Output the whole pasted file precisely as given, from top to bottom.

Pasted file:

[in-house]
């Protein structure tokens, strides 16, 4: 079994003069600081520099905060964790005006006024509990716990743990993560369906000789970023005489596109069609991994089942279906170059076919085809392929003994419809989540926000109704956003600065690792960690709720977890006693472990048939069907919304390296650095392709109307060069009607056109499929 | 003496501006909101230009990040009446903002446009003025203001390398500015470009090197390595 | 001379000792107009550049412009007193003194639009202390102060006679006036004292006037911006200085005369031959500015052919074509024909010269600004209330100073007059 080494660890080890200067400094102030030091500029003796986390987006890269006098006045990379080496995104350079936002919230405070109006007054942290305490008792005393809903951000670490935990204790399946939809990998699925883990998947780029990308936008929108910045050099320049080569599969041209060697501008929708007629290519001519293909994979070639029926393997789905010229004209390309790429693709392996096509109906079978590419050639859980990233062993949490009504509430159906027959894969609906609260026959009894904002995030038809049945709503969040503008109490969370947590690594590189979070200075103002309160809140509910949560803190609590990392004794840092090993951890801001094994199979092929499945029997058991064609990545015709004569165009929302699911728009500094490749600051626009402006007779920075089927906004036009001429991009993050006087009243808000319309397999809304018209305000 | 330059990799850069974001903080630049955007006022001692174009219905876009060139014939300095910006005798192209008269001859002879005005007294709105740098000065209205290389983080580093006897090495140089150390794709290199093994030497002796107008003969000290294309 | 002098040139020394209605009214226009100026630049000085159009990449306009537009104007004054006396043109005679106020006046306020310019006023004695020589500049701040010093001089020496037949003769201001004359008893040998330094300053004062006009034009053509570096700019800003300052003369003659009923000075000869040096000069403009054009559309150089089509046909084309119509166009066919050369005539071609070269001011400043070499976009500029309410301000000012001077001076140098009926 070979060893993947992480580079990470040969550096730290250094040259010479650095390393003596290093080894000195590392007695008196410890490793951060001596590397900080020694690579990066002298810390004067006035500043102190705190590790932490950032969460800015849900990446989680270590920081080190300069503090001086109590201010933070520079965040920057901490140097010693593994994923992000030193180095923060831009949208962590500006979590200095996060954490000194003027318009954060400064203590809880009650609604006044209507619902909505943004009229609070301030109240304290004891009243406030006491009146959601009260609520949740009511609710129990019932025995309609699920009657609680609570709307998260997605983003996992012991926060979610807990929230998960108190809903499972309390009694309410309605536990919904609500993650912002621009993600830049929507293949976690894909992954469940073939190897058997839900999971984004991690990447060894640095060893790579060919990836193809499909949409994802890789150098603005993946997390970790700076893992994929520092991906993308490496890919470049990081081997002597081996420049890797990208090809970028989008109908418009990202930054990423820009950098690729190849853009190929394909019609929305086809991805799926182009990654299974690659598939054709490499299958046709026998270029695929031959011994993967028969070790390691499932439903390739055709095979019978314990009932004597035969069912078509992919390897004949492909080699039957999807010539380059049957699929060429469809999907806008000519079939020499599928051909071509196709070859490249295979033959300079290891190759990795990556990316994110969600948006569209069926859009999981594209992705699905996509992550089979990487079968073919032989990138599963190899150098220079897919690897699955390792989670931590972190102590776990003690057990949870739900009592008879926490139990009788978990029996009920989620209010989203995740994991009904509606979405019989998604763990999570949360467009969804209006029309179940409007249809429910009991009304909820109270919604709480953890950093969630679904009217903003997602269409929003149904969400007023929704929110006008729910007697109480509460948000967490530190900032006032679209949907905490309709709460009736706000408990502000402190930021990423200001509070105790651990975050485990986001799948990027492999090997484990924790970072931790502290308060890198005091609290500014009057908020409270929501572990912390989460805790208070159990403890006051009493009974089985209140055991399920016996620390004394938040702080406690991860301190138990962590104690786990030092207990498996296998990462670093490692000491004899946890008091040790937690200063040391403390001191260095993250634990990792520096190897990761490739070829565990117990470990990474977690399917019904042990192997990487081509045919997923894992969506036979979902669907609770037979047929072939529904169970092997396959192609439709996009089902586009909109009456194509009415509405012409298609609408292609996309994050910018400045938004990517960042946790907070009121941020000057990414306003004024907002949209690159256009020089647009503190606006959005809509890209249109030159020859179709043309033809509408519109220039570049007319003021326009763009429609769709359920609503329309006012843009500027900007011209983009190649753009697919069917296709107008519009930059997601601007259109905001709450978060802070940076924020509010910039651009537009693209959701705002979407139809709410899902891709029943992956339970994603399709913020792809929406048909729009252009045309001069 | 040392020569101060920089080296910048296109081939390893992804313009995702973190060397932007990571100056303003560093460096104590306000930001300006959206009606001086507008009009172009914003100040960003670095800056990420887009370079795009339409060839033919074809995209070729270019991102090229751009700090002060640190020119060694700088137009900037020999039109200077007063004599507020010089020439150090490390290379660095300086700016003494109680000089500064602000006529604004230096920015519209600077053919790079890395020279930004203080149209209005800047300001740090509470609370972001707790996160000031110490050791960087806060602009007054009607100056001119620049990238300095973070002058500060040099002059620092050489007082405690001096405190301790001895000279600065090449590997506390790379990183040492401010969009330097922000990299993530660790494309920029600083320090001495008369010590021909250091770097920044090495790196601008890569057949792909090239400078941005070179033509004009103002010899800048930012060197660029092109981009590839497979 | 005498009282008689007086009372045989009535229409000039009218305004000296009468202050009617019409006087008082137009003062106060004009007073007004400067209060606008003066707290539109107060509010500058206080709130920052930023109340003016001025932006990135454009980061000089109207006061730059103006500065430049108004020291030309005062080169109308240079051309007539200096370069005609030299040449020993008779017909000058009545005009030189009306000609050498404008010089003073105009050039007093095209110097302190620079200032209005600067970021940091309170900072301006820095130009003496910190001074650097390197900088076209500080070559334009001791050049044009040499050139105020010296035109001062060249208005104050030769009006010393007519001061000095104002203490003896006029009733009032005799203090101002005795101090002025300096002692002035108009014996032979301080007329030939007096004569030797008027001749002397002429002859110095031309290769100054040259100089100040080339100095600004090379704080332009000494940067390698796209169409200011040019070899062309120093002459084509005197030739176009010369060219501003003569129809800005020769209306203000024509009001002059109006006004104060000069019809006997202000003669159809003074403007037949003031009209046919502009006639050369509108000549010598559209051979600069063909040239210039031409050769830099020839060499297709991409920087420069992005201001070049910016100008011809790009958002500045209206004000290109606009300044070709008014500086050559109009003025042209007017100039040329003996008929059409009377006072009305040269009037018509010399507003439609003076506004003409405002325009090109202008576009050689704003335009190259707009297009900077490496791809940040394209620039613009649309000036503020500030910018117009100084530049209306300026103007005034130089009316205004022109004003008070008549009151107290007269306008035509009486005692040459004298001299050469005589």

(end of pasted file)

[in-house]
């Protein structure tokens, strides 16, 4: 079994003069600081520099905060964790005006006024509990716990743990993560369906000789970023005489596109069609991994089942279906170059076919085809392929003994419809989540926000109704956003600065690792960690709720977890006693472990048939069907919304390296650095392709109307060069009607056109499929 | 003496501006909101230009990040009446903002446009003025203001390398500015470009090197390595 | 001379000792107009550049412009007193003194639009202390102060006679006036004292006037911006200085005369031959500015052919074509024909010269600004209330100073007059 080494660890080890200067400094102030030091500029003796986390987006890269006098006045990379080496995104350079936002919230405070109006007054942290305490008792005393809903951000670490935990204790399946939809990998699925883990998947780029990308936008929108910045050099320049080569599969041209060697501008929708007629290519001519293909994979070639029926393997789905010229004209390309790429693709392996096509109906079978590419050639859980990233062993949490009504509430159906027959894969609906609260026959009894904002995030038809049945709503969040503008109490969370947590690594590189979070200075103002309160809140509910949560803190609590990392004794840092090993951890801001094994199979092929499945029997058991064609990545015709004569165009929302699911728009500094490749600051626009402006007779920075089927906004036009001429991009993050006087009243808000319309397999809304018209305000 | 330059990799850069974001903080630049955007006022001692174009219905876009060139014939300095910006005798192209008269001859002879005005007294709105740098000065209205290389983080580093006897090495140089150390794709290199093994030497002796107008003969000290294309 | 002098040139020394209605009214226009100026630049000085159009990449306009537009104007004054006396043109005679106020006046306020310019006023004695020589500049701040010093001089020496037949003769201001004359008893040998330094300053004062006009034009053509570096700019800003300052003369003659009923000075000869040096000069403009054009559309150089089509046909084309119509166009066919050369005539071609070269001011400043070499976009500029309410301000000012001077001076140098009926 070979060893993947992480580079990470040969550096730290250094040259010479650095390393003596290093080894000195590392007695008196410890490793951060001596590397900080020694690579990066002298810390004067006035500043102190705190590790932490950032969460800015849900990446989680270590920081080190300069503090001086109590201010933070520079965040920057901490140097010693593994994923992000030193180095923060831009949208962590500006979590200095996060954490000194003027318009954060400064203590809880009650609604006044209507619902909505943004009229609070301030109240304290004891009243406030006491009146959601009260609520949740009511609710129990019932025995309609699920009657609680609570709307998260997605983003996992012991926060979610807990929230998960108190809903499972309390009694309410309605536990919904609500993650912002621009993600830049929507293949976690894909992954469940073939190897058997839900999971984004991690990447060894640095060893790579060919990836193809499909949409994802890789150098603005993946997390970790700076893992994929520092991906993308490496890919470049990081081997002597081996420049890797990208090809970028989008109908418009990202930054990423820009950098690729190849853009190929394909019609929305086809991805799926182009990654299974690659598939054709490499299958046709026998270029695929031959011994993967028969070790390691499932439903390739055709095979019978314990009932004597035969069912078509992919390897004949492909080699039957999807010539380059049957699929060429469809999907806008000519079939020499599928051909071509196709070859490249295979033959300079290891190759990795990556990316994110969600948006569209069926859009999981594209992705699905996509992550089979990487079968073919032989990138599963190899150098220079897919690897699955390792989670931590972190102590776990003690057990949870739900009592008879926490139990009788978990029996009920989620209010989203995740994991009904509606979405019989998604763990999570949360467009969804209006029309179940409007249809429910009991009304909820109270919604709480953890950093969630679904009217903003997602269409929003149904969400007023929704929110006008729910007697109480509460948000967490530190900032006032679209949907905490309709709460009736706000408990502000402190930021990423200001509070105790651990975050485990986001799948990027492999090997484990924790970072931790502290308060890198005091609290500014009057908020409270929501572990912390989460805790208070159990403890006051009493009974089985209140055991399920016996620390004394938040702080406690991860301190138990962590104690786990030092207990498996296998990462670093490692000491004899946890008091040790937690200063040391403390001191260095993250634990990792520096190897990761490739070829565990117990470990990474977690399917019904042990192997990487081509045919997923894992969506036979979902669907609770037979047929072939529904169970092997396959192609439709996009089902586009909109009456194509009415509405012409298609609408292609996309994050910018400045938004990517960042946790907070009121941020000057990414306003004024907002949209690159256009020089647009503190606006959005809509890209249109030159020859179709043309033809509408519109220039570049007319003021326009763009429609769709359920609503329309006012843009500027900007011209983009190649753009697919069917296709107008519009930059997601601007259109905001709450978060802070940076924020509010910039651009537009693209959701705002979407139809709410899902891709029943992956339970994603399709913020792809929406048909729009252009045309001069 | 040392020569101060920089080296910048296109081939390893992804313009995702973190060397932007990571100056303003560093460096104590306000930001300006959206009606001086507008009009172009914003100040960003670095800056990420887009370079795009339409060839033919074809995209070729270019991102090229751009700090002060640190020119060694700088137009900037020999039109200077007063004599507020010089020439150090490390290379660095300086700016003494109680000089500064602000006529604004230096920015519209600077053919790079890395020279930004203080149209209005800047300001740090509470609370972001707790996160000031110490050791960087806060602009007054009607100056001119620049990238300095973070002058500060040099002059620092050489007082405690001096405190301790001895000279600065090449590997506390790379990183040492401010969009330097922000990299993530660790494309920029600083320090001495008369010590021909250091770097920044090495790196601008890569057949792909090239400078941005070179033509004009103002010899800048930012060197660029092109981009590839497979 | 005498009282008689007086009372045989009535229409000039009218305004000296009468202050009617019409006087008082137009003062106060004009007073007004400067209060606008003066707290539109107060509010500058206080709130920052930023109340003016001025932006990135454009980061000089109207006061730059103006500065430049108004020291030309005062080169109308240079051309007539200096370069005609030299040449020993008779017909000058009545005009030189009306000609050498404008010089003073105009050039007093095209110097302190620079200032209005600067970021940091309170900072301006820095130009003496910190001074650097390197900088076209500080070559334009001791050049044009040499050139105020010296035109001062060249208005104050030769009006010393007519001061000095104002203490003896006029009733009032005799203090101002005795101090002025300096002692002035108009014996032979301080007329030939007096004569030797008027001749002397002429002859110095031309290769100054040259100089100040080339100095600004090379704080332009000494940067390698796209169409200011040019070899062309120093002459084509005197030739176009010369060219501003003569129809800005020769209306203000024509009001002059109006006004104060000069019809006997202000003669159809003074403007037949003031009209046919502009006639050369509108000549010598559209051979600069063909040239210039031409050769830099020839060499297709991409920087420069992005201001070049910016100008011809790009958002500045209206004000290109606009300044070709008014500086050559109009003025042209007017100039040329003996008929059409009377006072009305040269009037018509010399507003439609003076506004003409405002325009090109202008576009050689704003335009190259707009297009900077490496791809940040394209620039613009649309000036503020500030910018117009100084530049209306300026103007005034130089009316205004022109004003008070008549009151107290007269306008035509009486005692040459004298001299050469005589």